Ramen in Japan is as wide and varied as chili or barbecue in the United States. From miso and shoyu (soy sauce) to shio (salt) and tonkotsu (pork bone), each prefecture and region has their own specialty of ramen, and each shop has their own particular take.
Dedicated ramen aficionados like Keizo Shimamoto, father of the Ramen Burger, go to great lengths to try as many variations of the dish as possible. In 2009, Shimamoto ate 55 bowls in 28 days, across 21 cities, in order to learn everything he could about this beloved dish.
Vegetarians, though, need not be left out of the experience. A handful of chefs and shop owners believe in ramen for everyone, and to that end have created dishes just as mouth-wateringly good as their meaty cousins. Move over, pork: it’s veggie time.
Chabuzen’s onigiri set
(Photo by Joan Bailey)
This little shop in Shimokitazawa is where Daiji Takada works his magic with two burners, a grill, and a kitchen space not much larger than a recliner. From this tiny space comes a menu of mostly vegetarian soups, curries, and of course, ramen, along with one or two fish and chicken dishes. Five years ago, Takada noticed an unmet demand for meatless ramen and decided to try his hand at it. The vegetarian miso ramen packs a pleasant kick while the vegan version—meaning no garlic, onion, long onion, nira (garlic chives) or rakkyou (Japanese leek)—offers a light and smooth broth. Paired with the brown-rice onigiri set, it makes for a perfect meal.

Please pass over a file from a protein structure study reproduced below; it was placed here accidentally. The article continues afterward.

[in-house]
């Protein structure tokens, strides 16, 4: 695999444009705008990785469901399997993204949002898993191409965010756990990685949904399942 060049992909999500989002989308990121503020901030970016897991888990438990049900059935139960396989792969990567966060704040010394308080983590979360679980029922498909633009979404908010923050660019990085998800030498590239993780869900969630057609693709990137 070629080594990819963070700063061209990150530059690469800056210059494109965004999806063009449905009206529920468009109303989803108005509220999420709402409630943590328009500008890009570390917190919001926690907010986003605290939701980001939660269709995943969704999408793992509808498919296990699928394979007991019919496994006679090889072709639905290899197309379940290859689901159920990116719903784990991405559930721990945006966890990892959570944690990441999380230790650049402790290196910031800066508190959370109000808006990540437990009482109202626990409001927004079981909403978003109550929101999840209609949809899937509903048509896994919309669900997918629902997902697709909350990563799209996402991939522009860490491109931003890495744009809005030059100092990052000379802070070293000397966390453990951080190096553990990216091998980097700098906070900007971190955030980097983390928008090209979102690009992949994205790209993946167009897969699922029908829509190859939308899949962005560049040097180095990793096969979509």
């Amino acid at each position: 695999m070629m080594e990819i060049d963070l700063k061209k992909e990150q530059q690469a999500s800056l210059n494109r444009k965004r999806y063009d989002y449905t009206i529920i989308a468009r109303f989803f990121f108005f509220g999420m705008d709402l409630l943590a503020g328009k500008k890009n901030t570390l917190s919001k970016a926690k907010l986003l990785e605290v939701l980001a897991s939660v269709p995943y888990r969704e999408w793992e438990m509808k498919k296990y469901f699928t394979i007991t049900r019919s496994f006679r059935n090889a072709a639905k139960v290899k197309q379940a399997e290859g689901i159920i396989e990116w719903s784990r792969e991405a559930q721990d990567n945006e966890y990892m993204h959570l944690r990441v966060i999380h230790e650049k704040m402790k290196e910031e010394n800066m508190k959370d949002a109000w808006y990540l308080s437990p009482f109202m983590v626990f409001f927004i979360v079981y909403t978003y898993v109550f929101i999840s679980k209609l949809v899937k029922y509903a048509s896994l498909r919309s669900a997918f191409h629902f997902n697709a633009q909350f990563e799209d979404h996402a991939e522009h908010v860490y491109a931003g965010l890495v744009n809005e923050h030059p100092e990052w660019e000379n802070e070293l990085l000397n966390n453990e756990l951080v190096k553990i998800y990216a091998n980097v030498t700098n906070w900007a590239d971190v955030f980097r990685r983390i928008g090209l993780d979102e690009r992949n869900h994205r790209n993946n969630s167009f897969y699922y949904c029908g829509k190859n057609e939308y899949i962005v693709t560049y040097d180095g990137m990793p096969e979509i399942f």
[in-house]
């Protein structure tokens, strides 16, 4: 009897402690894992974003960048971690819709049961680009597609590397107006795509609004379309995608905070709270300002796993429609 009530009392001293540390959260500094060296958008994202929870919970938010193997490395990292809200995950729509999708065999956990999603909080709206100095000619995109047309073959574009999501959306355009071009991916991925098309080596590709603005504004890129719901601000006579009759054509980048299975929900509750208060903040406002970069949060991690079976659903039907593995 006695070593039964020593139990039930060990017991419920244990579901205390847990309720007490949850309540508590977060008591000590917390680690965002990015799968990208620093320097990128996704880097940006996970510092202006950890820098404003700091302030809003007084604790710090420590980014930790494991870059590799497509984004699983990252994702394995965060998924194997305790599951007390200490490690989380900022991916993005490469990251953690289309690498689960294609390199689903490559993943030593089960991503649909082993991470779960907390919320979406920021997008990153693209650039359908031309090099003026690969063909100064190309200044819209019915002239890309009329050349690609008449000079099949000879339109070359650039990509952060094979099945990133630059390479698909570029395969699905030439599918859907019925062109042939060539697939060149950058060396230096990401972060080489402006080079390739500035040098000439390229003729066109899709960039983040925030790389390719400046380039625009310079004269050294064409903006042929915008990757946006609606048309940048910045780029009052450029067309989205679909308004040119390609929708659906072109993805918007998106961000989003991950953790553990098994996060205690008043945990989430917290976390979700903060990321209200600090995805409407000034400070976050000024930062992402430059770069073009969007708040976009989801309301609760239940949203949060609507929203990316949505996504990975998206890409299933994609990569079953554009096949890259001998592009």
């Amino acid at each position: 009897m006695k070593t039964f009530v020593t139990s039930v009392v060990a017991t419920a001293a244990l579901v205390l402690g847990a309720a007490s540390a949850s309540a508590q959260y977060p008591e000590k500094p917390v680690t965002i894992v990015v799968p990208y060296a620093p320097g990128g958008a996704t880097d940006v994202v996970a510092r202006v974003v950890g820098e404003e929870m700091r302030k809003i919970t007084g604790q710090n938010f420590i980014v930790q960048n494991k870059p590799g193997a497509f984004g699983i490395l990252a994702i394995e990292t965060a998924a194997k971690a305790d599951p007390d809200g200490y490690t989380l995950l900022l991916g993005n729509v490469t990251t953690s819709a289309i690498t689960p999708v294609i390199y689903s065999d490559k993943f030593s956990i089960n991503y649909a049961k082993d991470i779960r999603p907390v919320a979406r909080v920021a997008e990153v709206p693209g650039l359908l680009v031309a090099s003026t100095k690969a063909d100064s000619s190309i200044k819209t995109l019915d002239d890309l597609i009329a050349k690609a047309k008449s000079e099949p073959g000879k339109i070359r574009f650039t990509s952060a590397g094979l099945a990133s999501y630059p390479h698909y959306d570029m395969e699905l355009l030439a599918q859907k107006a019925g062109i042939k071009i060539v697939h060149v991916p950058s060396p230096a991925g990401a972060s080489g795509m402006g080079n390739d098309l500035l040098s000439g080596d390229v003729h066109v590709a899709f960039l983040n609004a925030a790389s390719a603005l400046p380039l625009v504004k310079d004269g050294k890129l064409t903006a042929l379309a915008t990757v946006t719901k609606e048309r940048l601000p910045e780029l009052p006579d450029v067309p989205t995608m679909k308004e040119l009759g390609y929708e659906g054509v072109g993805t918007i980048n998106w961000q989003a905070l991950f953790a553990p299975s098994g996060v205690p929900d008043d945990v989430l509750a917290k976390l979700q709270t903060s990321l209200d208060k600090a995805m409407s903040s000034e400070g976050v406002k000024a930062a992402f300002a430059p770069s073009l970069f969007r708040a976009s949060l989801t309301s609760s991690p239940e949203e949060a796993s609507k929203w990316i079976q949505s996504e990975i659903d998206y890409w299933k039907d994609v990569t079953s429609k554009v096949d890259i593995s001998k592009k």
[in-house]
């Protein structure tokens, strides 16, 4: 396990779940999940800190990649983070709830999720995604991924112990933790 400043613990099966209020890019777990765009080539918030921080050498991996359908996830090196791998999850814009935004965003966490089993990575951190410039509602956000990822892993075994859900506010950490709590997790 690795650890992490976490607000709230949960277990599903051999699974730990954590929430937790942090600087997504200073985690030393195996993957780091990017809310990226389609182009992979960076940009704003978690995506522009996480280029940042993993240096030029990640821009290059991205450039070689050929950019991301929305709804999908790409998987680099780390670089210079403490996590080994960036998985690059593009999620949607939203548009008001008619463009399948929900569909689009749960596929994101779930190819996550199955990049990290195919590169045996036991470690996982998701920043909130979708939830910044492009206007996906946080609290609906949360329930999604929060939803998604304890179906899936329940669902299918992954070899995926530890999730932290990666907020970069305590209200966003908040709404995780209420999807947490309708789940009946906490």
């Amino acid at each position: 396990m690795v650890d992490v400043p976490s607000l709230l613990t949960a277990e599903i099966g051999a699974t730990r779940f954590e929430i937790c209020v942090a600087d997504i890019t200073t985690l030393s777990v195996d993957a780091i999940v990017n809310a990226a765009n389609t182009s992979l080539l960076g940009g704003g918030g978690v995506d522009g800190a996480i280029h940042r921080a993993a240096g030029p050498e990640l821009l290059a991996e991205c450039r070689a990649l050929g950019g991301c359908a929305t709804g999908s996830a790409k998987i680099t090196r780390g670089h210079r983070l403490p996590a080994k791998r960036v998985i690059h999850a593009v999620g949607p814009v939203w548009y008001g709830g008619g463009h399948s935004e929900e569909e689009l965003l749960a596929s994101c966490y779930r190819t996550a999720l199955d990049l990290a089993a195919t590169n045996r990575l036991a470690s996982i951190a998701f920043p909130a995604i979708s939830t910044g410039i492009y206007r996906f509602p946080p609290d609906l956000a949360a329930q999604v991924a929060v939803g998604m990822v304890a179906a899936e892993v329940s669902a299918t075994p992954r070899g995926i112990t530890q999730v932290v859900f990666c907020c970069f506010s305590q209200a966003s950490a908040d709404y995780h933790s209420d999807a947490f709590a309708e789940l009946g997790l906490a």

6-16-20 Daita, Setagaya-ku. Wed-Mon 12-3pm & 5-11pm. Nearest station: Shimokitazawa.
Loving Hut’s soy milk-based tantan
(Photo by Joan Bailey)
Jimbocho, Tokyo’s famed book-selling district, is home to ramen shops aplenty. However, a 10-minute walk from the train station is one well worth searching out. Masae Yoshii opened the Tokyo branch of this international franchise in 2008 out of a desire to do her part to change the world, one bowl of noodles at a time. The spicy soy milk-based tantan, with savory chunks of soy meat and seasonal greens grown on Yoshii’s organic farm in Chiba, is rich, warm and satisfying. The deep smoky flavor of Youjou Men, a soup that was reportedly conceived for Mongolian royalty and uses traditional Chinese medicinals, comes in either spicy or regular. And it’s just what the doctor ordered.
1-54 Kanda, Jimbocho, Chiyoda-ku. Mon-Fri 11:30am-5pm & 6-9pm; Sat 11:30am-3:30pm. Nearest station: Jimbocho.
T’S TANTAN MEN
A branch of the successful vegetarian T’s Restaurant in Jiyūgaoka, T’s Tantan opened inside Tokyo Station in 2011. Offering a noodle-centric menu based on popular dishes from their flagship store, the owner hoped to spread the good news about vegan eating quickly and deliciously to travelers. The menu boasts five kinds of tantan ramen, including spicy-sour and a green version topped with pumpkin seeds, as well as a solid shoyu-based vegan ramen. A side dish of their scrumptious soy chahan (fried rice) is necessary and oh-so wonderful.
Keiyo Street, Tokyo Station, 1-9-1 Marunouchi, Chiyoda-ku. 7am-11pm. Nearest station: Tokyo; visitors must be inside the turnstiles.